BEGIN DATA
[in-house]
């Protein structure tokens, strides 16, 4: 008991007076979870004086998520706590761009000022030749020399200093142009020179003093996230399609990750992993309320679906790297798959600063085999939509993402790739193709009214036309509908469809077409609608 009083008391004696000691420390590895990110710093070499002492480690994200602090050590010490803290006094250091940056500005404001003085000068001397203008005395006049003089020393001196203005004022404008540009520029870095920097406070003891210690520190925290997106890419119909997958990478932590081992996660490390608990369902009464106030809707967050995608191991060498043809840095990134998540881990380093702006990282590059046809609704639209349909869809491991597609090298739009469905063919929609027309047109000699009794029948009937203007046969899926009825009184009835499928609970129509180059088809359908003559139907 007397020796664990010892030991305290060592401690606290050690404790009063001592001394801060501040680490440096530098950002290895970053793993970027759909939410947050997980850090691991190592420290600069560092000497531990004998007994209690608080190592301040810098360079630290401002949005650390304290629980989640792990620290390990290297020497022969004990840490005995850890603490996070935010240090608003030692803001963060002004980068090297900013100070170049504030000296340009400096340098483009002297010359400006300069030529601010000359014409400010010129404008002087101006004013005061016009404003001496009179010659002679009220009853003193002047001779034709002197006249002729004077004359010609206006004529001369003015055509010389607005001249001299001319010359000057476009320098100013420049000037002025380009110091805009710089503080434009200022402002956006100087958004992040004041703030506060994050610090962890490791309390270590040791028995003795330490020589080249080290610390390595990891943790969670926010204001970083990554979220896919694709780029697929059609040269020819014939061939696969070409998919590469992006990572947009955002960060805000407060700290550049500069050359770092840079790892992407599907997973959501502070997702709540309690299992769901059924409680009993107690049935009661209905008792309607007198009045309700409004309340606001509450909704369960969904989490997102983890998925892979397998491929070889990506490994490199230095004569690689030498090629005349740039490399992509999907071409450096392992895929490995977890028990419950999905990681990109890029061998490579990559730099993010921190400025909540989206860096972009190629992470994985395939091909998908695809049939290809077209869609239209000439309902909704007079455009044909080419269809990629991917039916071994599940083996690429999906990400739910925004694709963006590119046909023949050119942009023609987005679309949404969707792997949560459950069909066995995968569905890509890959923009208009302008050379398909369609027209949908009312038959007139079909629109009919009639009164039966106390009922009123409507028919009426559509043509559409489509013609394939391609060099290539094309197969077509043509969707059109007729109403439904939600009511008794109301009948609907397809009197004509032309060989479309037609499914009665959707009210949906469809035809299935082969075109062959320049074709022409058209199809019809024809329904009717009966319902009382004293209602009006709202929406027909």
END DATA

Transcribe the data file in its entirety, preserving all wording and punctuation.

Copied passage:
[in-house]
């Protein structure tokens, strides 16, 4: 008991007076979870004086998520706590761009000022030749020399200093142009020179003093996230399609990750992993309320679906790297798959600063085999939509993402790739193709009214036309509908469809077409609608 009083008391004696000691420390590895990110710093070499002492480690994200602090050590010490803290006094250091940056500005404001003085000068001397203008005395006049003089020393001196203005004022404008540009520029870095920097406070003891210690520190925290997106890419119909997958990478932590081992996660490390608990369902009464106030809707967050995608191991060498043809840095990134998540881990380093702006990282590059046809609704639209349909869809491991597609090298739009469905063919929609027309047109000699009794029948009937203007046969899926009825009184009835499928609970129509180059088809359908003559139907 007397020796664990010892030991305290060592401690606290050690404790009063001592001394801060501040680490440096530098950002290895970053793993970027759909939410947050997980850090691991190592420290600069560092000497531990004998007994209690608080190592301040810098360079630290401002949005650390304290629980989640792990620290390990290297020497022969004990840490005995850890603490996070935010240090608003030692803001963060002004980068090297900013100070170049504030000296340009400096340098483009002297010359400006300069030529601010000359014409400010010129404008002087101006004013005061016009404003001496009179010659002679009220009853003193002047001779034709002197006249002729004077004359010609206006004529001369003015055509010389607005001249001299001319010359000057476009320098100013420049000037002025380009110091805009710089503080434009200022402002956006100087958004992040004041703030506060994050610090962890490791309390270590040791028995003795330490020589080249080290610390390595990891943790969670926010204001970083990554979220896919694709780029697929059609040269020819014939061939696969070409998919590469992006990572947009955002960060805000407060700290550049500069050359770092840079790892992407599907997973959501502070997702709540309690299992769901059924409680009993107690049935009661209905008792309607007198009045309700409004309340606001509450909704369960969904989490997102983890998925892979397998491929070889990506490994490199230095004569690689030498090629005349740039490399992509999907071409450096392992895929490995977890028990419950999905990681990109890029061998490579990559730099993010921190400025909540989206860096972009190629992470994985395939091909998908695809049939290809077209869609239209000439309902909704007079455009044909080419269809990629991917039916071994599940083996690429999906990400739910925004694709963006590119046909023949050119942009023609987005679309949404969707792997949560459950069909066995995968569905890509890959923009208009302008050379398909369609027209949908009312038959007139079909629109009919009639009164039966106390009922009123409507028919009426559509043509559409489509013609394939391609060099290539094309197969077509043509969707059109007729109403439904939600009511008794109301009948609907397809009197004509032309060989479309037609499914009665959707009210949906469809035809299935082969075109062959320049074709022409058209199809019809024809329904009717009966319902009382004293209602009006709202929406027909």